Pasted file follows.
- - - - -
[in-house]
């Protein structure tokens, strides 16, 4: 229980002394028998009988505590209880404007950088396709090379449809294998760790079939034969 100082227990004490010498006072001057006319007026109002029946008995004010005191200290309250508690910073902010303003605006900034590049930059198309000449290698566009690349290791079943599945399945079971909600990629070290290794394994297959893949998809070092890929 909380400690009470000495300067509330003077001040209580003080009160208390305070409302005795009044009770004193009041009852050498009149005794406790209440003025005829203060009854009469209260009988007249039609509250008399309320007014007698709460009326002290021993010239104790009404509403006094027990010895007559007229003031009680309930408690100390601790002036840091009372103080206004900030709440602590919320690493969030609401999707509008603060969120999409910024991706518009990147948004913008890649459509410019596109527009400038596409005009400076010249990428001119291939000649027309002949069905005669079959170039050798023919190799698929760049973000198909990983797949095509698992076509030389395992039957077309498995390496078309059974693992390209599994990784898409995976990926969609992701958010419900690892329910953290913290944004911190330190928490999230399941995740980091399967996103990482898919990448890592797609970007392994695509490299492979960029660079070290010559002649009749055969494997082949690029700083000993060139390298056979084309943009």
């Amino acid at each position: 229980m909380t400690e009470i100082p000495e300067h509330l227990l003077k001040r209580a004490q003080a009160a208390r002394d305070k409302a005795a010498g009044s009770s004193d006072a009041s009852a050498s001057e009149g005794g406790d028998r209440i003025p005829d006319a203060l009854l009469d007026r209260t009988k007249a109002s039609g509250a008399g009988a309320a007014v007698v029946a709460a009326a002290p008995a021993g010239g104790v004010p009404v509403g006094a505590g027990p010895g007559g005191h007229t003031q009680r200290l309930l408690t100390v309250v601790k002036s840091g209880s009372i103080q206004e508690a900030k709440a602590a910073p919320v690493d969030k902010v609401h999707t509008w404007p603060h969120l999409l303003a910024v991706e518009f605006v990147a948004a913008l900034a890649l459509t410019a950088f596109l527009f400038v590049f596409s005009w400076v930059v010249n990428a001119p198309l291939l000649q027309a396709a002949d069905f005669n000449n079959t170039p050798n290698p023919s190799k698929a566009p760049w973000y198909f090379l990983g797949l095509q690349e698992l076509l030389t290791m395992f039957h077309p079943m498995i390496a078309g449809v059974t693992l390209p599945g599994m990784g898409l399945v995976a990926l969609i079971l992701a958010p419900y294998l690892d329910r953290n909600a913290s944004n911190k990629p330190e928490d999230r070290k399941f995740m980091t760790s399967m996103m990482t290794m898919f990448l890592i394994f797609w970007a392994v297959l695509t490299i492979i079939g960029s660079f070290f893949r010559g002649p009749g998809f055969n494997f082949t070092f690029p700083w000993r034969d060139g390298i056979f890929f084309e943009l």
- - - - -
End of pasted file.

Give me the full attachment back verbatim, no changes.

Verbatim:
[in-house]
């Protein structure tokens, strides 16, 4: 229980002394028998009988505590209880404007950088396709090379449809294998760790079939034969 100082227990004490010498006072001057006319007026109002029946008995004010005191200290309250508690910073902010303003605006900034590049930059198309000449290698566009690349290791079943599945399945079971909600990629070290290794394994297959893949998809070092890929 909380400690009470000495300067509330003077001040209580003080009160208390305070409302005795009044009770004193009041009852050498009149005794406790209440003025005829203060009854009469209260009988007249039609509250008399309320007014007698709460009326002290021993010239104790009404509403006094027990010895007559007229003031009680309930408690100390601790002036840091009372103080206004900030709440602590919320690493969030609401999707509008603060969120999409910024991706518009990147948004913008890649459509410019596109527009400038596409005009400076010249990428001119291939000649027309002949069905005669079959170039050798023919190799698929760049973000198909990983797949095509698992076509030389395992039957077309498995390496078309059974693992390209599994990784898409995976990926969609992701958010419900690892329910953290913290944004911190330190928490999230399941995740980091399967996103990482898919990448890592797609970007392994695509490299492979960029660079070290010559002649009749055969494997082949690029700083000993060139390298056979084309943009």
């Amino acid at each position: 229980m909380t400690e009470i100082p000495e300067h509330l227990l003077k001040r209580a004490q003080a009160a208390r002394d305070k409302a005795a010498g009044s009770s004193d006072a009041s009852a050498s001057e009149g005794g406790d028998r209440i003025p005829d006319a203060l009854l009469d007026r209260t009988k007249a109002s039609g509250a008399g009988a309320a007014v007698v029946a709460a009326a002290p008995a021993g010239g104790v004010p009404v509403g006094a505590g027990p010895g007559g005191h007229t003031q009680r200290l309930l408690t100390v309250v601790k002036s840091g209880s009372i103080q206004e508690a900030k709440a602590a910073p919320v690493d969030k902010v609401h999707t509008w404007p603060h969120l999409l303003a910024v991706e518009f605006v990147a948004a913008l900034a890649l459509t410019a950088f596109l527009f400038v590049f596409s005009w400076v930059v010249n990428a001119p198309l291939l000649q027309a396709a002949d069905f005669n000449n079959t170039p050798n290698p023919s190799k698929a566009p760049w973000y198909f090379l990983g797949l095509q690349e698992l076509l030389t290791m395992f039957h077309p079943m498995i390496a078309g449809v059974t693992l390209p599945g599994m990784g898409l399945v995976a990926l969609i079971l992701a958010p419900y294998l690892d329910r953290n909600a913290s944004n911190k990629p330190e928490d999230r070290k399941f995740m980091t760790s399967m996103m990482t290794m898919f990448l890592i394994f797609w970007a392994v297959l695509t490299i492979i079939g960029s660079f070290f893949r010559g002649p009749g998809f055969n494997f082949t070092f690029p700083w000993r034969d060139g390298i056979f890929f084309e943009l």